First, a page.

extreme close-up shot: A shot where only a particular feature is highlighted; a character's eyes, for example, or the handle on a teacup, a vein in a leaf. extreme long shot: where a character or an object is shown at an extreme distance; an entire building, a person at the other end of the street, a crowd of people. filter: a glass lens which is placed in front of the normal camera lens in order to change the quality or quantity of light in a shot. fade: A transitional effect (also called fade-out/fade-in) where the last image from the previous scene fades to black then gradually, as the light increases, becomes the first image of the next scene. Often used to represent the passing of time. flashback: a narrative device where the normal temporality is interrupted in order to record events from an earlier moment in time; this is often accompanied by a change in mise-en-scene, in colour or in camera lens to mark the time difference. flashforward: a narrative device where the normal temporality is interrupted in order to record events from a later moment in time; this is often accompanied by a change in mise-en-scene to mark the time difference. frame: Similar to composition in its concern with the elements within a shot; however, here the emphasis is with the borders of that shot. freeze frame: The reprinting of the same frame a number of times giving the effect of freezing the action into a still photograph on the screen. frontal lighting: placing a light near the camera so the lighting is directly on the subject or object being filmed. full shot: A medium long shot that shows a complete person from head to foot. genre: A category of motion picture, such as the western, the comedy, the melodrama, the action epic. hand-held shot: A shot that follows a character movingusually through a crowdusing a handheld camera and characterized by a jumpiness not present in a mounted camera. hard lighting: a way of lighting a shot which sharply contrasts the lit areas with the shadowed areas; relates to chiaroscuro. jump cut: a cut between two shots that either keeps the frame the same and changes the figures within that frame, or that changes the frame and keeps the figures the same. This was often used in earlier films to denote someone suddenly disappearing.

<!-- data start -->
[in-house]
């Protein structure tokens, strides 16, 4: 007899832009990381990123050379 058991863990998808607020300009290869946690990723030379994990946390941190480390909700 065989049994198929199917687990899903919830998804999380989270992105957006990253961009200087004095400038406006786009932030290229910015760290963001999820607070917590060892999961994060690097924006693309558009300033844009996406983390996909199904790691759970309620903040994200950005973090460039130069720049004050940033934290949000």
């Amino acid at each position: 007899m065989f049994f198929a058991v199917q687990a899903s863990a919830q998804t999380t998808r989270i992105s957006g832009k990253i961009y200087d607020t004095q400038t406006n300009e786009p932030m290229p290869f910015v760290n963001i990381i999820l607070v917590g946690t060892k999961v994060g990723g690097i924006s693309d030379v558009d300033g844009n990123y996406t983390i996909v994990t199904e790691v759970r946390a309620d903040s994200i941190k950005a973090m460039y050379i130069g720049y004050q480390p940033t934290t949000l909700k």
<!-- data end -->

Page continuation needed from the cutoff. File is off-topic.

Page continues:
lens: a curved piece of glass through which a camera records; the curvature focuses rays of light in particular areas of the frame and thus gives different effects. long shot: A shot filmed at a considerable distance from the subject; a human figure would fill the screen. medium close up: A shot filmed at a relatively close distance; a figure from the chest up would fill the screen. medium long shot: A shot filmed at some distance from the subject; a human figure would almost fill the screen. medium shot: A shot filmed at a medium distance from the subject; a person from the waist up would fill the screen. mise-en-scne: All the theatrical elements necessary in composing a scene to be filmed: props, sets, lighting, sound effects, costumes, make-up, actors placement (blocking). montage: A series of abruptly juxtaposed shots using short, edited sequences, often interrelated by theme and/or events, usually denoting the passage of time. motif: An image, object, or idea repeated throughout a film usually to lend a thematic or symbolic effect. narrative: The storyline or sequential plot of a film. non-diegetic sound: any sounds or music which are not naturally occuring in the world of a film; film scores especially. These are things the audience would hear, but the characters wouldn't. pan: A shot filmed from a mounted camera moving horizontally on a fixed axis. period piece: A film that does not use a contemporary setting but rather that of an earlier historical era. point of view: Either a subjective (first-person) or objective vantage from which everything is observed and interpreted. The subjective viewpoint would be from the perspective of one of the characters. The objective viewpoint would be more neutral and not from any one characters perspective. prop: A three-dimensional object used by an actor, or an object present on a set.